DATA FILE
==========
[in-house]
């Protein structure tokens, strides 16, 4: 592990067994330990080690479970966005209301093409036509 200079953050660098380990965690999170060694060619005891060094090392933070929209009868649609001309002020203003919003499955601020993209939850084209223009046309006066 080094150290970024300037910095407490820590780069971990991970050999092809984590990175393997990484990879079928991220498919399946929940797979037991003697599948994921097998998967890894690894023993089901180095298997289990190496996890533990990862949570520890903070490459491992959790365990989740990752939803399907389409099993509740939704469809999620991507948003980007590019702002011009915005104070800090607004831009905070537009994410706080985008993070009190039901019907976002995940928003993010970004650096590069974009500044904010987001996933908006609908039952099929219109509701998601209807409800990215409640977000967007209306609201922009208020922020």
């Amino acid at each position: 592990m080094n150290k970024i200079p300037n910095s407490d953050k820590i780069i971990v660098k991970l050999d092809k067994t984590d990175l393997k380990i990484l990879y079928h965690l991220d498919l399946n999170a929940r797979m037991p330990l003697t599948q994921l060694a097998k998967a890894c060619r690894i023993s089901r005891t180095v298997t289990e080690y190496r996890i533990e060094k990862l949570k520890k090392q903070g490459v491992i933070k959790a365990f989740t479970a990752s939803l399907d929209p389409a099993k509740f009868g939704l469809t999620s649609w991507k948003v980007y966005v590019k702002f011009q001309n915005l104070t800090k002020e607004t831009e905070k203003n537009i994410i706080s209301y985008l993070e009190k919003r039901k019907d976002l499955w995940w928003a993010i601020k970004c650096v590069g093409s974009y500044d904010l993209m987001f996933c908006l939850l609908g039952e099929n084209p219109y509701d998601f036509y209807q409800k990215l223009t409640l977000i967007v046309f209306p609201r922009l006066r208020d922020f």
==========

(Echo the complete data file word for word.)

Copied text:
[in-house]
């Protein structure tokens, strides 16, 4: 592990067994330990080690479970966005209301093409036509 200079953050660098380990965690999170060694060619005891060094090392933070929209009868649609001309002020203003919003499955601020993209939850084209223009046309006066 080094150290970024300037910095407490820590780069971990991970050999092809984590990175393997990484990879079928991220498919399946929940797979037991003697599948994921097998998967890894690894023993089901180095298997289990190496996890533990990862949570520890903070490459491992959790365990989740990752939803399907389409099993509740939704469809999620991507948003980007590019702002011009915005104070800090607004831009905070537009994410706080985008993070009190039901019907976002995940928003993010970004650096590069974009500044904010987001996933908006609908039952099929219109509701998601209807409800990215409640977000967007209306609201922009208020922020």
């Amino acid at each position: 592990m080094n150290k970024i200079p300037n910095s407490d953050k820590i780069i971990v660098k991970l050999d092809k067994t984590d990175l393997k380990i990484l990879y079928h965690l991220d498919l399946n999170a929940r797979m037991p330990l003697t599948q994921l060694a097998k998967a890894c060619r690894i023993s089901r005891t180095v298997t289990e080690y190496r996890i533990e060094k990862l949570k520890k090392q903070g490459v491992i933070k959790a365990f989740t479970a990752s939803l399907d929209p389409a099993k509740f009868g939704l469809t999620s649609w991507k948003v980007y966005v590019k702002f011009q001309n915005l104070t800090k002020e607004t831009e905070k203003n537009i994410i706080s209301y985008l993070e009190k919003r039901k019907d976002l499955w995940w928003a993010i601020k970004c650096v590069g093409s974009y500044d904010l993209m987001f996933c908006l939850l609908g039952e099929n084209p219109y509701d998601f036509y209807q409800k990215l223009t409640l977000i967007v046309f209306p609201r922009l006066r208020d922020f």